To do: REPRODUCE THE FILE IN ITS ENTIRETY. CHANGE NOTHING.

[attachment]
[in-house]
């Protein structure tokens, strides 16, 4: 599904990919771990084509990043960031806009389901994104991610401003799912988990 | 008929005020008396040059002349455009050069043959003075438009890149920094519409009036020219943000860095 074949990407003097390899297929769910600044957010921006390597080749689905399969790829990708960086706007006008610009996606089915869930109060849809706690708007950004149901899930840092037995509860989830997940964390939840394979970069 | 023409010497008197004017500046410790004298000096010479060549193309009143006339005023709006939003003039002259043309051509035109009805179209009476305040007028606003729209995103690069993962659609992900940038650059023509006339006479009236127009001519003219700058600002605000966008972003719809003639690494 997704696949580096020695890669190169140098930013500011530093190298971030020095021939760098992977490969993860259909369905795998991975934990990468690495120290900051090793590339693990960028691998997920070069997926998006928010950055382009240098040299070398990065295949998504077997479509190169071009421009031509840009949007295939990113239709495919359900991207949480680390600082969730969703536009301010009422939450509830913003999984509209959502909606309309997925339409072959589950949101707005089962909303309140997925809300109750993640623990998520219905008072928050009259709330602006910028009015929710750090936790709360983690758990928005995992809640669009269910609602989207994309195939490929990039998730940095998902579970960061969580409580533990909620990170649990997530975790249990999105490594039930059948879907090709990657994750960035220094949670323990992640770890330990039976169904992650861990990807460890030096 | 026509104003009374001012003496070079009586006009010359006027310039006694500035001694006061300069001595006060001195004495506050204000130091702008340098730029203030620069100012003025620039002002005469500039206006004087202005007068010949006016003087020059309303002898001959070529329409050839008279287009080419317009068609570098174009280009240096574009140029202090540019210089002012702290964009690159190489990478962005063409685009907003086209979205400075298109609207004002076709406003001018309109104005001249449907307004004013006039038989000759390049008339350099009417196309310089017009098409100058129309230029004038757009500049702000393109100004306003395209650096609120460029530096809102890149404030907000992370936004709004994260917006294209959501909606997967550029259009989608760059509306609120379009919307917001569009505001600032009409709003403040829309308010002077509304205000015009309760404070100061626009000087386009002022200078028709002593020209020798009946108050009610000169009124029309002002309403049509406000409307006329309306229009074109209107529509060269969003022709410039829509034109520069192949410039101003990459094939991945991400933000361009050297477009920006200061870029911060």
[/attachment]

[in-house]
């Protein structure tokens, strides 16, 4: 599904990919771990084509990043960031806009389901994104991610401003799912988990 | 008929005020008396040059002349455009050069043959003075438009890149920094519409009036020219943000860095 074949990407003097390899297929769910600044957010921006390597080749689905399969790829990708960086706007006008610009996606089915869930109060849809706690708007950004149901899930840092037995509860989830997940964390939840394979970069 | 023409010497008197004017500046410790004298000096010479060549193309009143006339005023709006939003003039002259043309051509035109009805179209009476305040007028606003729209995103690069993962659609992900940038650059023509006339006479009236127009001519003219700058600002605000966008972003719809003639690494 997704696949580096020695890669190169140098930013500011530093190298971030020095021939760098992977490969993860259909369905795998991975934990990468690495120290900051090793590339693990960028691998997920070069997926998006928010950055382009240098040299070398990065295949998504077997479509190169071009421009031509840009949007295939990113239709495919359900991207949480680390600082969730969703536009301010009422939450509830913003999984509209959502909606309309997925339409072959589950949101707005089962909303309140997925809300109750993640623990998520219905008072928050009259709330602006910028009015929710750090936790709360983690758990928005995992809640669009269910609602989207994309195939490929990039998730940095998902579970960061969580409580533990909620990170649990997530975790249990999105490594039930059948879907090709990657994750960035220094949670323990992640770890330990039976169904992650861990990807460890030096 | 026509104003009374001012003496070079009586006009010359006027310039006694500035001694006061300069001595006060001195004495506050204000130091702008340098730029203030620069100012003025620039002002005469500039206006004087202005007068010949006016003087020059309303002898001959070529329409050839008279287009080419317009068609570098174009280009240096574009140029202090540019210089002012702290964009690159190489990478962005063409685009907003086209979205400075298109609207004002076709406003001018309109104005001249449907307004004013006039038989000759390049008339350099009417196309310089017009098409100058129309230029004038757009500049702000393109100004306003395209650096609120460029530096809102890149404030907000992370936004709004994260917006294209959501909606997967550029259009989608760059509306609120379009919307917001569009505001600032009409709003403040829309308010002077509304205000015009309760404070100061626009000087386009002022200078028709002593020209020798009946108050009610000169009124029309002002309403049509406000409307006329309306229009074109209107529509060269969003022709410039829509034109520069192949410039101003990459094939991945991400933000361009050297477009920006200061870029911060």